Friday, 17 August 2012

Review: Hailstones in May by Laurie Maitland

Can a free-spirited, punk, goth girl really be friends - best friends - with a middle-aged mother of two going through a painful divorce?

Yes, she can, if Laurie Maitland's Hailstones in May is anything to go by. And why not? Although at first the two women seem an odd combination, and the reader may well ask what they could possibly have in common, as the novel unfolds it all becomes clear. Despite outward appearances, we are taught that shared experiences, lost love, the ability to laugh, all these things are more important than piercings or the lack of them! It's a good lesson. It's about not judging. It's about understanding.

But Hailstones in May is about more than that.

This is not my usual sort of book. I'm more often found reading a horror or a murder mystery. I downloaded Hailstones in May on the recommendation of a friend, and I'm so glad I did.

I felt drawn to the characters and the situation. It was all very real, it could have been happening at that very moment just next door or down the road. There were no overly clever tricks, no twists or turns that make the reader question the story, that bring you out of the novel's world with a jolt; it was simply the tale of a woman and her life after a messy break up with the man she had spent half of that life with. The fall out, the decisions she has to make, the changes she goes through. The friends she makes, and the friends she loses.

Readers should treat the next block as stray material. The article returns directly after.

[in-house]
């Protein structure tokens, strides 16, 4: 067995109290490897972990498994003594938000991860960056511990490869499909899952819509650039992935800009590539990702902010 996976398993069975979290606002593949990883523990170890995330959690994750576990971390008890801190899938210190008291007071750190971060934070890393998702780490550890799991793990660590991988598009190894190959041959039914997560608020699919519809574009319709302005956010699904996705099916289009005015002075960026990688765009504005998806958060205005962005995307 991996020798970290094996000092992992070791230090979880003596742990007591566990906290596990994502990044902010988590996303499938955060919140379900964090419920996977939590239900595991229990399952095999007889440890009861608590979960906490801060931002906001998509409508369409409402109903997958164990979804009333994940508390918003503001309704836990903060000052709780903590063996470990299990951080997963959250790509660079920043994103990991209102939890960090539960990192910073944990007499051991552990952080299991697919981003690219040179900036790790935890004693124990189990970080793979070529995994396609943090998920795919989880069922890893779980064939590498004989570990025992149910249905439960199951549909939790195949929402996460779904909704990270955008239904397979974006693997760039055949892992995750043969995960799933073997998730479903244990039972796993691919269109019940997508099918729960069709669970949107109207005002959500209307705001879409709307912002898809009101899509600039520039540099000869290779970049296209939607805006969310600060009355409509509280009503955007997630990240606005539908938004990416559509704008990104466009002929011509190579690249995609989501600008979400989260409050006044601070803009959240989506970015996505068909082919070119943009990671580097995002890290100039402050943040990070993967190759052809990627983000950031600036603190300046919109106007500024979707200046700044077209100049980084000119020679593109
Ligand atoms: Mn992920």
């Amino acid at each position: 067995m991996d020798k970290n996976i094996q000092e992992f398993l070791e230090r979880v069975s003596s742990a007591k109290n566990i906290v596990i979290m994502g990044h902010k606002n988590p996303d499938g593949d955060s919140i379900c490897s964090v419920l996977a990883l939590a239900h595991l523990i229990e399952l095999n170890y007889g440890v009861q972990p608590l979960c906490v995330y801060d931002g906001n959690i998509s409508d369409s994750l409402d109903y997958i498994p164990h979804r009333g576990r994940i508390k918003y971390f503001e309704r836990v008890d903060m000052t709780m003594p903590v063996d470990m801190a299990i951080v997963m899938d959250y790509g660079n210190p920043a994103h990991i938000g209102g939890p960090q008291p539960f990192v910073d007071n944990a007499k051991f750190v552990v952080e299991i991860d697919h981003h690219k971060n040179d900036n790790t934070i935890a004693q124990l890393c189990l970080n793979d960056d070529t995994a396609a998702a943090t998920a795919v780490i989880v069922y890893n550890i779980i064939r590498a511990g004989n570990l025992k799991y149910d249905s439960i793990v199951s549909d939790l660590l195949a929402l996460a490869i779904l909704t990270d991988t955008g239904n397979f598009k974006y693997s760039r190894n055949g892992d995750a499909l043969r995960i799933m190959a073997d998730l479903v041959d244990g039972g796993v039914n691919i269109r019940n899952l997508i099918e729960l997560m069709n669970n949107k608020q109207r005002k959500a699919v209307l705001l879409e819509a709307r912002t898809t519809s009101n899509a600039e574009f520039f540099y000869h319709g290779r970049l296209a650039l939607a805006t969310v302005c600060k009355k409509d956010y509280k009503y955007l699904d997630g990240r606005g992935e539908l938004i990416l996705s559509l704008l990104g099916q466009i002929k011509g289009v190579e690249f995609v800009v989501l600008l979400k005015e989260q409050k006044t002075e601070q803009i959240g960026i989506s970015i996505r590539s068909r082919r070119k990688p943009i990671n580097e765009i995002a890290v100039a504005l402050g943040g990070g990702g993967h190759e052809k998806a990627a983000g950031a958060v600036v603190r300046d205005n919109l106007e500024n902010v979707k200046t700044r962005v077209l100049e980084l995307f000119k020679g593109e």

Heart breaking and heart warming by turns, I found that I was always eager to get back to the story, making time during the day to have a five minute read if I could. I don't often do that. I don't often find a book that keeps me interested enough to be desperate to find out what happens next.

The Kindle book can be purchased through Amazon here: and is currently just £1.26 - worth every penny (worth more, in my opinion - this is incredibly cheap for such entertainment). 

My only criticism is that it is not available in print, so I can't buy my mother a copy. I know she would love it too. In fact, I know many people - family and friends - who would enjoy the book but who don't have eReaders, and who wouldn't read from their computer screen. It seems a shame not to allow a large section of people the joy of this book. I'm sure that if Laurie Maitland sold the book in print she would be a household name by now... Just a thought. 


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